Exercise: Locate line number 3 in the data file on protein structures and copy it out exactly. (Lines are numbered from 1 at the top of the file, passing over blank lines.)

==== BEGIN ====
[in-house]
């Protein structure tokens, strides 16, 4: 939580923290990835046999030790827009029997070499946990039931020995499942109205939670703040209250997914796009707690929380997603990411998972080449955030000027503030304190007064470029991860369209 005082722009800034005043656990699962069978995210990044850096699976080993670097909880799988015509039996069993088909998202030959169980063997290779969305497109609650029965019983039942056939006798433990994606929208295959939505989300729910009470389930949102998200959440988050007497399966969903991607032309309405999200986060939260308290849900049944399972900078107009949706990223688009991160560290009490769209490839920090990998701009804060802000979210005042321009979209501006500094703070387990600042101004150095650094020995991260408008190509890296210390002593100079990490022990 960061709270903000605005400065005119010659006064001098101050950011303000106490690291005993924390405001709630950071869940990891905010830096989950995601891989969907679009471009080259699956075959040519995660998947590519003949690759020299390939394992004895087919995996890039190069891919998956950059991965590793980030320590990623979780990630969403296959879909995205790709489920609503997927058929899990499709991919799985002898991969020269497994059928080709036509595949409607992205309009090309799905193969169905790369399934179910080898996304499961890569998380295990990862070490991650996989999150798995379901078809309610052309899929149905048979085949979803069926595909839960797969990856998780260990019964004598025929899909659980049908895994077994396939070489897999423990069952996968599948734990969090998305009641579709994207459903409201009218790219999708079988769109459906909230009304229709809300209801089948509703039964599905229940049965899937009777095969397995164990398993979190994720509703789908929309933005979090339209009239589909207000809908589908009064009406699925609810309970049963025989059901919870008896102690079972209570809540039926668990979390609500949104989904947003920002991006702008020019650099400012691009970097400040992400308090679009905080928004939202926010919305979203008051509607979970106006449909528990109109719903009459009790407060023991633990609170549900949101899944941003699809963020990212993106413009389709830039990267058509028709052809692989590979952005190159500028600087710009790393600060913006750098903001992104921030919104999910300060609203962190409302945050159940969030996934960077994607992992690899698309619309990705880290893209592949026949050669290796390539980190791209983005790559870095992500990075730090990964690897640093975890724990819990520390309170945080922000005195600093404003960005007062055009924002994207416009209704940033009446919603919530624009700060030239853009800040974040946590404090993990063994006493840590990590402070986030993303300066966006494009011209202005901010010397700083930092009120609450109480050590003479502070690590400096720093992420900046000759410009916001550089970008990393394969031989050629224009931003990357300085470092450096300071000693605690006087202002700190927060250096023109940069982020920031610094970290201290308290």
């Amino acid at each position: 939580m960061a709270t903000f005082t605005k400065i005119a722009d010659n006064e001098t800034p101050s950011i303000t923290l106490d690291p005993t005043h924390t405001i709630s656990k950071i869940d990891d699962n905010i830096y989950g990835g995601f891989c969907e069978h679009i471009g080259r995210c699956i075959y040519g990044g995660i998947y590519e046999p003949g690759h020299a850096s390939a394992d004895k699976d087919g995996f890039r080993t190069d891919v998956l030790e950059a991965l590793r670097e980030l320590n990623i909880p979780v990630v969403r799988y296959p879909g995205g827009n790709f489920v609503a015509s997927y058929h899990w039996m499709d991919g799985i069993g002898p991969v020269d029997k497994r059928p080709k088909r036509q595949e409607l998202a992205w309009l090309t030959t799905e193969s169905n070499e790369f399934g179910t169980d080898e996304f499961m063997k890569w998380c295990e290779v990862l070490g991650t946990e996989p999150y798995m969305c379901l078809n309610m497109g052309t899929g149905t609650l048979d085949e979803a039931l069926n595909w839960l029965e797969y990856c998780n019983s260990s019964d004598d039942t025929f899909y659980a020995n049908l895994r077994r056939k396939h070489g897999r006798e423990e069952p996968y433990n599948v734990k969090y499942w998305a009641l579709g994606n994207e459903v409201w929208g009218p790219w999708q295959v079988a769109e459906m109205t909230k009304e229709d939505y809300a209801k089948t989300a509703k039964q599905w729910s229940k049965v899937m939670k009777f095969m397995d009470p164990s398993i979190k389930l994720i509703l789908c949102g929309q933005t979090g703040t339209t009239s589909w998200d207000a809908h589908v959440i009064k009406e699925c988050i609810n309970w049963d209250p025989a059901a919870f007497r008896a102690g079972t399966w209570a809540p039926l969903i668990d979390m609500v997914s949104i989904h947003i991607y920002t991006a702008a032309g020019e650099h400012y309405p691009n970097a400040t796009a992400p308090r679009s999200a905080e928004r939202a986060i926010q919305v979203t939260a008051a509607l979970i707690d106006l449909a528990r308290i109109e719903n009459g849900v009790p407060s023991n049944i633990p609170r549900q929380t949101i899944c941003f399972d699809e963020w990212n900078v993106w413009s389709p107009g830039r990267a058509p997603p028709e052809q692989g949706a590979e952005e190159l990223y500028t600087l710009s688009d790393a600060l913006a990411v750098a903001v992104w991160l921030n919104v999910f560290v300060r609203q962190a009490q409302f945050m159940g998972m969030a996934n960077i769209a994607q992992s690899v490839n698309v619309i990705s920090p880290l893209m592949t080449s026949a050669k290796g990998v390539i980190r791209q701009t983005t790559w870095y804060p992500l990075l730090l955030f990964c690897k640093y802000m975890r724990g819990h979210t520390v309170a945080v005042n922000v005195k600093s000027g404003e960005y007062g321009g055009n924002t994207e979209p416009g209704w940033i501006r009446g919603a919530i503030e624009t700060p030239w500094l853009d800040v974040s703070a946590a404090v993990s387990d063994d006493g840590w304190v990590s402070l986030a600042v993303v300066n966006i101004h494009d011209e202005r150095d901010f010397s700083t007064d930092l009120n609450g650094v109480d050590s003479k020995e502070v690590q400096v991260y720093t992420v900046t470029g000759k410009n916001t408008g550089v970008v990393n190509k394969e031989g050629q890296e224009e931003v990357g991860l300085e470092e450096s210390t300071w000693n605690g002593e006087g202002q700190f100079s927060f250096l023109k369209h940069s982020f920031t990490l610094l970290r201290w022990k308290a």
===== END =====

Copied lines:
């Amino acid at each position: 939580m960061a709270t903000f005082t605005k400065i005119a722009d010659n006064e001098t800034p101050s950011i303000t923290l106490d690291p005993t005043h924390t405001i709630s656990k950071i869940d990891d699962n905010i830096y989950g990835g995601f891989c969907e069978h679009i471009g080259r995210c699956i075959y040519g990044g995660i998947y590519e046999p003949g690759h020299a850096s390939a394992d004895k699976d087919g995996f890039r080993t190069d891919v998956l030790e950059a991965l590793r670097e980030l320590n990623i909880p979780v990630v969403r799988y296959p879909g995205g827009n790709f489920v609503a015509s997927y058929h899990w039996m499709d991919g799985i069993g002898p991969v020269d029997k497994r059928p080709k088909r036509q595949e409607l998202a992205w309009l090309t030959t799905e193969s169905n070499e790369f399934g179910t169980d080898e996304f499961m063997k890569w998380c295990e290779v990862l070490g991650t946990e996989p999150y798995m969305c379901l078809n309610m497109g052309t899929g149905t609650l048979d085949e979803a039931l069926n595909w839960l029965e797969y990856c998780n019983s260990s019964d004598d039942t025929f899909y659980a020995n049908l895994r077994r056939k396939h070489g897999r006798e423990e069952p996968y433990n599948v734990k969090y499942w998305a009641l579709g994606n994207e459903v409201w929208g009218p790219w999708q295959v079988a769109e459906m109205t909230k009304e229709d939505y809300a209801k089948t989300a509703k039964q599905w729910s229940k049965v899937m939670k009777f095969m397995d009470p164990s398993i979190k389930l994720i509703l789908c949102g929309q933005t979090g703040t339209t009239s589909w998200d207000a809908h589908v959440i009064k009406e699925c988050i609810n309970w049963d209250p025989a059901a919870f007497r008896a102690g079972t399966w209570a809540p039926l969903i668990d979390m609500v997914s949104i989904h947003i991607y920002t991006a702008a032309g020019e650099h400012y309405p691009n970097a400040t796009a992400p308090r679009s999200a905080e928004r939202a986060i926010q919305v979203t939260a008051a509607l979970i707690d106006l449909a528990r308290i109109e719903n009459g849900v009790p407060s023991n049944i633990p609170r549900q929380t949101i899944c941003f399972d699809e963020w990212n900078v993106w413009s389709p107009g830039r990267a058509p997603p028709e052809q692989g949706a590979e952005e190159l990223y500028t600087l710009s688009d790393a600060l913006a990411v750098a903001v992104w991160l921030n919104v999910f560290v300060r609203q962190a009490q409302f945050m159940g998972m969030a996934n960077i769209a994607q992992s690899v490839n698309v619309i990705s920090p880290l893209m592949t080449s026949a050669k290796g990998v390539i980190r791209q701009t983005t790559w870095y804060p992500l990075l730090l955030f990964c690897k640093y802000m975890r724990g819990h979210t520390v309170a945080v005042n922000v005195k600093s000027g404003e960005y007062g321009g055009n924002t994207e979209p416009g209704w940033i501006r009446g919603a919530i503030e624009t700060p030239w500094l853009d800040v974040s703070a946590a404090v993990s387990d063994d006493g840590w304190v990590s402070l986030a600042v993303v300066n966006i101004h494009d011209e202005r150095d901010f010397s700083t007064d930092l009120n609450g650094v109480d050590s003479k020995e502070v690590q400096v991260y720093t992420v900046t470029g000759k410009n916001t408008g550089v970008v990393n190509k394969e031989g050629q890296e224009e931003v990357g991860l300085e470092e450096s210390t300071w000693n605690g002593e006087g202002q700190f100079s927060f250096l023109k369209h940069s982020f920031t990490l610094l970290r201290w022990k308290a």